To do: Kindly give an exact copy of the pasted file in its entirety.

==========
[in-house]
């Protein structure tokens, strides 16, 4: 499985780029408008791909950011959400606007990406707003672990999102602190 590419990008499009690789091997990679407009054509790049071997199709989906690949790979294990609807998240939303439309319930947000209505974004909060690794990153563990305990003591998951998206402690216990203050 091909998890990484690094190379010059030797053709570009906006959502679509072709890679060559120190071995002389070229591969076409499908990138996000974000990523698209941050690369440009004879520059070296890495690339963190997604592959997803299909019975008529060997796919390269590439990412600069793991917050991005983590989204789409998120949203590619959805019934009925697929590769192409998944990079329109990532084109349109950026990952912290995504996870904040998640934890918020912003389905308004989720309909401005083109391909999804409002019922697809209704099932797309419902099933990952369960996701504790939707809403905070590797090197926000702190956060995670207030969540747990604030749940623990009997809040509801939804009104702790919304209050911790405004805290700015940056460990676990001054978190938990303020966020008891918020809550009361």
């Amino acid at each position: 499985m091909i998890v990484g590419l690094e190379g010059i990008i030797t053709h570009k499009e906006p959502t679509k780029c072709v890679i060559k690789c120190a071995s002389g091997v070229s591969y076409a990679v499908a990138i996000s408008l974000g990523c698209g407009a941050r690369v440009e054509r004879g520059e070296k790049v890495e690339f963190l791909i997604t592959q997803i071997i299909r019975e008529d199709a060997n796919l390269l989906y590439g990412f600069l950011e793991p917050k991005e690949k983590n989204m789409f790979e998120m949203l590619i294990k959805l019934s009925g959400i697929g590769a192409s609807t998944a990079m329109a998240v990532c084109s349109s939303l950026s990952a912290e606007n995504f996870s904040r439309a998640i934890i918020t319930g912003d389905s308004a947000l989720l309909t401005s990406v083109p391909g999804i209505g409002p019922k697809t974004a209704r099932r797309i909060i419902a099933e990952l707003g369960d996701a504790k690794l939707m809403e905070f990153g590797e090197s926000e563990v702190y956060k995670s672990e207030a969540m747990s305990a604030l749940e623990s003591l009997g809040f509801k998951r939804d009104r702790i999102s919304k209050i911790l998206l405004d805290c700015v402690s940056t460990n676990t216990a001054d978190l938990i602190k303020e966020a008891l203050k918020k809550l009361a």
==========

[in-house]
């Protein structure tokens, strides 16, 4: 499985780029408008791909950011959400606007990406707003672990999102602190 590419990008499009690789091997990679407009054509790049071997199709989906690949790979294990609807998240939303439309319930947000209505974004909060690794990153563990305990003591998951998206402690216990203050 091909998890990484690094190379010059030797053709570009906006959502679509072709890679060559120190071995002389070229591969076409499908990138996000974000990523698209941050690369440009004879520059070296890495690339963190997604592959997803299909019975008529060997796919390269590439990412600069793991917050991005983590989204789409998120949203590619959805019934009925697929590769192409998944990079329109990532084109349109950026990952912290995504996870904040998640934890918020912003389905308004989720309909401005083109391909999804409002019922697809209704099932797309419902099933990952369960996701504790939707809403905070590797090197926000702190956060995670207030969540747990604030749940623990009997809040509801939804009104702790919304209050911790405004805290700015940056460990676990001054978190938990303020966020008891918020809550009361």
């Amino acid at each position: 499985m091909i998890v990484g590419l690094e190379g010059i990008i030797t053709h570009k499009e906006p959502t679509k780029c072709v890679i060559k690789c120190a071995s002389g091997v070229s591969y076409a990679v499908a990138i996000s408008l974000g990523c698209g407009a941050r690369v440009e054509r004879g520059e070296k790049v890495e690339f963190l791909i997604t592959q997803i071997i299909r019975e008529d199709a060997n796919l390269l989906y590439g990412f600069l950011e793991p917050k991005e690949k983590n989204m789409f790979e998120m949203l590619i294990k959805l019934s009925g959400i697929g590769a192409s609807t998944a990079m329109a998240v990532c084109s349109s939303l950026s990952a912290e606007n995504f996870s904040r439309a998640i934890i918020t319930g912003d389905s308004a947000l989720l309909t401005s990406v083109p391909g999804i209505g409002p019922k697809t974004a209704r099932r797309i909060i419902a099933e990952l707003g369960d996701a504790k690794l939707m809403e905070f990153g590797e090197s926000e563990v702190y956060k995670s672990e207030a969540m747990s305990a604030l749940e623990s003591l009997g809040f509801k998951r939804d009104r702790i999102s919304k209050i911790l998206l405004d805290c700015v402690s940056t460990n676990t216990a001054d978190l938990i602190k303020e966020a008891l203050k918020k809550l009361a």